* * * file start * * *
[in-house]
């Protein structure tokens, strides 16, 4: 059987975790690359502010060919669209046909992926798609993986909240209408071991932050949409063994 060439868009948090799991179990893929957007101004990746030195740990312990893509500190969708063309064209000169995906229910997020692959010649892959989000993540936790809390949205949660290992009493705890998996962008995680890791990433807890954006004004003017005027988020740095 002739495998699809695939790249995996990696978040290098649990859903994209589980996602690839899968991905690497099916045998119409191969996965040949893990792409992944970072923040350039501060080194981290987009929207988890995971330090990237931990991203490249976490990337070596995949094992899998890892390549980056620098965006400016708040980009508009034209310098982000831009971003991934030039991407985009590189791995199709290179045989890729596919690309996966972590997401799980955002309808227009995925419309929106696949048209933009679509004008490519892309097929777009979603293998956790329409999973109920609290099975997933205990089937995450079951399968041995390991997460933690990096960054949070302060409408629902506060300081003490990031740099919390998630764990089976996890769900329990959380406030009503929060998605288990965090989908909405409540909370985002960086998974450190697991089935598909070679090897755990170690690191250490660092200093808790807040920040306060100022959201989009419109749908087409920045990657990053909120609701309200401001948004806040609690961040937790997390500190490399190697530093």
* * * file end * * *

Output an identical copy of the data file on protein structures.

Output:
[in-house]
């Protein structure tokens, strides 16, 4: 059987975790690359502010060919669209046909992926798609993986909240209408071991932050949409063994 060439868009948090799991179990893929957007101004990746030195740990312990893509500190969708063309064209000169995906229910997020692959010649892959989000993540936790809390949205949660290992009493705890998996962008995680890791990433807890954006004004003017005027988020740095 002739495998699809695939790249995996990696978040290098649990859903994209589980996602690839899968991905690497099916045998119409191969996965040949893990792409992944970072923040350039501060080194981290987009929207988890995971330090990237931990991203490249976490990337070596995949094992899998890892390549980056620098965006400016708040980009508009034209310098982000831009971003991934030039991407985009590189791995199709290179045989890729596919690309996966972590997401799980955002309808227009995925419309929106696949048209933009679509004008490519892309097929777009979603293998956790329409999973109920609290099975997933205990089937995450079951399968041995390991997460933690990096960054949070302060409408629902506060300081003490990031740099919390998630764990089976996890769900329990959380406030009503929060998605288990965090989908909405409540909370985002960086998974450190697991089935598909070679090897755990170690690191250490660092200093808790807040920040306060100022959201989009419109749908087409920045990657990053909120609701309200401001948004806040609690961040937790997390500190490399190697530093």